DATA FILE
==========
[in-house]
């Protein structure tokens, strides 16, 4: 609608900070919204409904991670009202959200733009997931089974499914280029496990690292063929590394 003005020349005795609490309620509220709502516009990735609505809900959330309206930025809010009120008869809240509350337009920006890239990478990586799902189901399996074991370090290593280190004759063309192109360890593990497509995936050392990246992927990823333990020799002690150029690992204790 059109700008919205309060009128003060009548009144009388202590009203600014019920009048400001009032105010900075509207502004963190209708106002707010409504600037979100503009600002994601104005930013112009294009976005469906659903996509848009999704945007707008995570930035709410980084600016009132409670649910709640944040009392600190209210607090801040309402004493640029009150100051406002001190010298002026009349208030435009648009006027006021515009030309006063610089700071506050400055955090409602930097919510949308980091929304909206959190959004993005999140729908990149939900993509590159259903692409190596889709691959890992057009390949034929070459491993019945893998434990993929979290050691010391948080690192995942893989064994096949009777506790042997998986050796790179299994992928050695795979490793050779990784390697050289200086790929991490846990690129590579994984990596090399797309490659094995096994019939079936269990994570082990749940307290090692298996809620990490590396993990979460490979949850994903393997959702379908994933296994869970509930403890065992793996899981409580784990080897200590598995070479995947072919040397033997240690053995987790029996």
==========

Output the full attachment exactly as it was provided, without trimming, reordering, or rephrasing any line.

[in-house]
């Protein structure tokens, strides 16, 4: 609608900070919204409904991670009202959200733009997931089974499914280029496990690292063929590394 003005020349005795609490309620509220709502516009990735609505809900959330309206930025809010009120008869809240509350337009920006890239990478990586799902189901399996074991370090290593280190004759063309192109360890593990497509995936050392990246992927990823333990020799002690150029690992204790 059109700008919205309060009128003060009548009144009388202590009203600014019920009048400001009032105010900075509207502004963190209708106002707010409504600037979100503009600002994601104005930013112009294009976005469906659903996509848009999704945007707008995570930035709410980084600016009132409670649910709640944040009392600190209210607090801040309402004493640029009150100051406002001190010298002026009349208030435009648009006027006021515009030309006063610089700071506050400055955090409602930097919510949308980091929304909206959190959004993005999140729908990149939900993509590159259903692409190596889709691959890992057009390949034929070459491993019945893998434990993929979290050691010391948080690192995942893989064994096949009777506790042997998986050796790179299994992928050695795979490793050779990784390697050289200086790929991490846990690129590579994984990596090399797309490659094995096994019939079936269990994570082990749940307290090692298996809620990490590396993990979460490979949850994903393997959702379908994933296994869970509930403890065992793996899981409580784990080897200590598995070479995947072919040397033997240690053995987790029996």